Saha cited examples of “using SageMaker in our daily lives.” That includes when you order from Amazon, he said. Amazon needed to integrate and manage tools for fulfillment. That includes “monitoring millions of global shipments annually.” That lead an internal Amazon team to build a computer vision system to scan items at fulfillment centers. That project wasn’t able to handle new requests in production. So, they had to develop ML models offline. That process took three to six months. With SageMaker, said Saha, the team was able to reduce model deployment to two weeks and were able to reduce “prediction latency” by 50%, he said.
“We are building SageMaker along three vectors,” said Saha. “Infrastructure, tools, and ML industrialization.” Saha talked about things built on top of SageMaker, including AWS Inferentia, which is used by customers such as Snap, Autodesk, and Condé Nast for lower cost and higher performance of inference.
Saha talked about the Habana Gaudi-based chips that will be coming to EC2 instances this year. He also called out AWS’s own home-grown “Trainium” chip for ML training, also coming later this year.
Saha moved to talking about the problem of deploying multiple endpoints, one for each ML model. The solution was SageMaker’s “multi-model endpoints,” which allows one to “host hundreds of thousands of models on a single endpoint.” That leads to optimization of prediction accuracy and throughput, he said.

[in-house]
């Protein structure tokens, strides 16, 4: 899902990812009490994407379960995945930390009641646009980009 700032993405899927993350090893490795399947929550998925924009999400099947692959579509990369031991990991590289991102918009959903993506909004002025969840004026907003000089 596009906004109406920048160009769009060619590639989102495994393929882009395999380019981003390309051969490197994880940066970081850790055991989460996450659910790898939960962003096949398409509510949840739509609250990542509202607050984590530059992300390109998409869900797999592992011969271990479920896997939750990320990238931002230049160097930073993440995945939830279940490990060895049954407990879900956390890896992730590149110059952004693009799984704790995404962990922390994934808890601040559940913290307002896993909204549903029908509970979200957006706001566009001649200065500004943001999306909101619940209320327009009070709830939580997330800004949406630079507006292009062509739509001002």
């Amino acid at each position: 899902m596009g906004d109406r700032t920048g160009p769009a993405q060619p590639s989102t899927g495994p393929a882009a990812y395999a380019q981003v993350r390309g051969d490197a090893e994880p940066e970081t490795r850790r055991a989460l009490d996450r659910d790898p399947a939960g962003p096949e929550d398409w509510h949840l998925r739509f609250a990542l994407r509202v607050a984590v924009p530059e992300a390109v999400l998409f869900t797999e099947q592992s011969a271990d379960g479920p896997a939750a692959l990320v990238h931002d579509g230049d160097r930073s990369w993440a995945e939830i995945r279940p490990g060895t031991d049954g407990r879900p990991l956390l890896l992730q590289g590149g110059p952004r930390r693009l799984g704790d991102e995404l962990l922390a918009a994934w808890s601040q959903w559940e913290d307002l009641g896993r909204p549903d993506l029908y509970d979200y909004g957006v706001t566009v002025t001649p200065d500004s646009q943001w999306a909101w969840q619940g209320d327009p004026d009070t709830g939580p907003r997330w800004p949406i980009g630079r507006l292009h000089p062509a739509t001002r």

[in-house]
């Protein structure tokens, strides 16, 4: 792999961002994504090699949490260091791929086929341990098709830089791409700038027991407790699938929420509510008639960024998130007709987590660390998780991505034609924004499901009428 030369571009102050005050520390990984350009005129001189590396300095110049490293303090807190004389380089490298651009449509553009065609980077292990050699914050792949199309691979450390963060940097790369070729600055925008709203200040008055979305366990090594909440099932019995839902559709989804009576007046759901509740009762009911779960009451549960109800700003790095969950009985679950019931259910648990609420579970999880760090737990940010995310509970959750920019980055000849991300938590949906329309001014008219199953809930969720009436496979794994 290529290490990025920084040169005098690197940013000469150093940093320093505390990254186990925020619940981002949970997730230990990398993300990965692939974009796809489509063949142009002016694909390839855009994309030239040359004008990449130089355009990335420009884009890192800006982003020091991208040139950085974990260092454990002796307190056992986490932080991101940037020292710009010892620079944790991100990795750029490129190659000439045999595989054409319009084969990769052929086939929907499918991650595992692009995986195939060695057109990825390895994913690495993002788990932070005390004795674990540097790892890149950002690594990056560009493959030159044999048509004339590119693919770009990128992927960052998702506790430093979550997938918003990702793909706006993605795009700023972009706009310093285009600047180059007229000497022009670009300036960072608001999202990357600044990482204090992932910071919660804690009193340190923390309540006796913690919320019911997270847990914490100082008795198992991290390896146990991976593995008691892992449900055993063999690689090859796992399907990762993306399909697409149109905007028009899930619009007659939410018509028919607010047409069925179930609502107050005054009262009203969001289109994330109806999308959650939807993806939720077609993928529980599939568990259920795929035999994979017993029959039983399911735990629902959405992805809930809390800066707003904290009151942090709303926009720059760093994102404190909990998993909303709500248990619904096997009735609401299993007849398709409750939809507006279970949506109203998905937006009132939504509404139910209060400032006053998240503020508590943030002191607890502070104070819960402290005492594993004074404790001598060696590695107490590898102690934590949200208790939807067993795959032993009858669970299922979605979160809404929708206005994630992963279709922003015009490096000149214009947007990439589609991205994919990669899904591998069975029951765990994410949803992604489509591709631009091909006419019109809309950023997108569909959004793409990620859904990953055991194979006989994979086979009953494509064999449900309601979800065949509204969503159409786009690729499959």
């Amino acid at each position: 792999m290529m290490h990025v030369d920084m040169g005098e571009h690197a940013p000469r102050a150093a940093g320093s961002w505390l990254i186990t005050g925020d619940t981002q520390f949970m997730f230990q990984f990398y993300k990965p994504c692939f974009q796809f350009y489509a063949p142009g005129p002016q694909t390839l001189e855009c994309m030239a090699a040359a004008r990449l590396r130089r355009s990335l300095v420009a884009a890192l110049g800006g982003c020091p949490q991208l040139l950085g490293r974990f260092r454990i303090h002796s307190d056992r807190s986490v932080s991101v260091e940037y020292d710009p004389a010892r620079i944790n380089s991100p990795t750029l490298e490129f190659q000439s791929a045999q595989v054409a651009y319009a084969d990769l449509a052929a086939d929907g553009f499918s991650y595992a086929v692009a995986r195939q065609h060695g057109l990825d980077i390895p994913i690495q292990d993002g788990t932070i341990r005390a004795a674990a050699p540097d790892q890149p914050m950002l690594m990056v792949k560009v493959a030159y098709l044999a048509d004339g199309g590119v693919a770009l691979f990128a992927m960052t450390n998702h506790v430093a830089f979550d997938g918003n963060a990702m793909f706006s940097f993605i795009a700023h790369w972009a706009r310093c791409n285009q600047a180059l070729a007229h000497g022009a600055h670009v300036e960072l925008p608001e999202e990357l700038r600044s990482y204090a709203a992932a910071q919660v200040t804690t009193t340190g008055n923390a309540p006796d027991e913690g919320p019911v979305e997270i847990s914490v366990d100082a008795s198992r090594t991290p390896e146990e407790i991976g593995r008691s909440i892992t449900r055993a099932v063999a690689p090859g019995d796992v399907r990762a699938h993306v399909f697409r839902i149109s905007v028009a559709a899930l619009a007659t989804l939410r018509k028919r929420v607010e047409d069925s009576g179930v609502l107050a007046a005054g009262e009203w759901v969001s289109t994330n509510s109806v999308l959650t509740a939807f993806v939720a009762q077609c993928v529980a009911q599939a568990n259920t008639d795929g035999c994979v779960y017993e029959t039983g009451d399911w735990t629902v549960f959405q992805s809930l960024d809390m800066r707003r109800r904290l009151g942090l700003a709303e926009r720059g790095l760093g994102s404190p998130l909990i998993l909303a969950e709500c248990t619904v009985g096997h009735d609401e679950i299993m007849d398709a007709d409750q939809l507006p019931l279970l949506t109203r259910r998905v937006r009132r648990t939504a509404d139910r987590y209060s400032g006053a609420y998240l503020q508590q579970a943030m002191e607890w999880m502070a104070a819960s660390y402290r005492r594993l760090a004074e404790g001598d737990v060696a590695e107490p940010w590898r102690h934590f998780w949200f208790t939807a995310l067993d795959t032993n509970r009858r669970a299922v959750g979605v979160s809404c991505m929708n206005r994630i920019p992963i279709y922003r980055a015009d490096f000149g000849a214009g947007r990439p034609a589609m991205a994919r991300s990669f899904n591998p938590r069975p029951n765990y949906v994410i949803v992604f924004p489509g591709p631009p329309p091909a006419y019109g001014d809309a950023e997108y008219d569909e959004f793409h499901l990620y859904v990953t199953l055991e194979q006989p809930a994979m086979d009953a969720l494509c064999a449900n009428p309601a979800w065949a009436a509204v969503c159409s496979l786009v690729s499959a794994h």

The next technology was SageMaker Clarify, a tool to gain insight into why ML models produce certain predictions. Saha cited the use by SageMaker of “Shapley values,” running experiments on the model or data set to see how predictions improve. Amazon was able to make those Shapley tests run ten times faster than existing open-source implementations, he said.
A third vector, he said, was industrialization of machine learning. “We asked ourselves, How did software go from a niche to an industry?” It involves tools from software such as IDE and CI/CD. SageMaker is the first IDE for ML, he noted. Another analogous tool is the CI/CD tool. Those are rarely available in ML, he noted.
So, Amazon built SageMaker Pipelines, the first purpose-built CI/CD service for machine learning, he said. The tool lets one roll back and troubleshoot ML code at each time step. Customers such as 3M are using Pipelines to let them scale. “With just a few clicks, you can create an entirely automated workflow that reduces months of coding to just a few hours,” said Saha.
Another industrialization avenue is training everyone on ML. Every engineer who joins Amazon has learn ML, he noted. There is a new MOOC, on Coursera, for deep learning. The course, Practical Data Science, is for those ready to implement ML in the enterprise. (Coursera’s founder Andrew Ng is a speaker later today at the Summit.)
Sivasubramanian came back on to introduce Intuit’s chief data officer, Srivastava. Srivastava said the company’s “mission” is “powering prosperity around the world.” He cited stats of tax returns filed via TurboTax (48 million) and “Mint users empowered to make smart money decisions” (over 25 million.)
Srivastava said a lot of that was a result of “AI and machine learning at scale.” Intuit has been working with Amazon AWS since 2018. Intuit has put 250 “AI assets” into production, and is running 2,059 “AI tasks” in production. Intuit has been able to file 600 AI patents in the U.S. in recent years, he said.
Srivastava talked about what he called the AI “hierarchy of needs.” The actual AI model is at the top of the pyramid, the stuff Intuit wanted its developers to focus on, and stuff that is “nonproductive” is the Ml infrastructure below it, and the data infrastructure below that. Those were the things were Intuit relied on Amazon. Srivastava said the company has seen a 60% increase in mobile app deployments. “The benefits to your AI teams are immense,” he said. Intuit has increased by 50% its number of deployed ML models.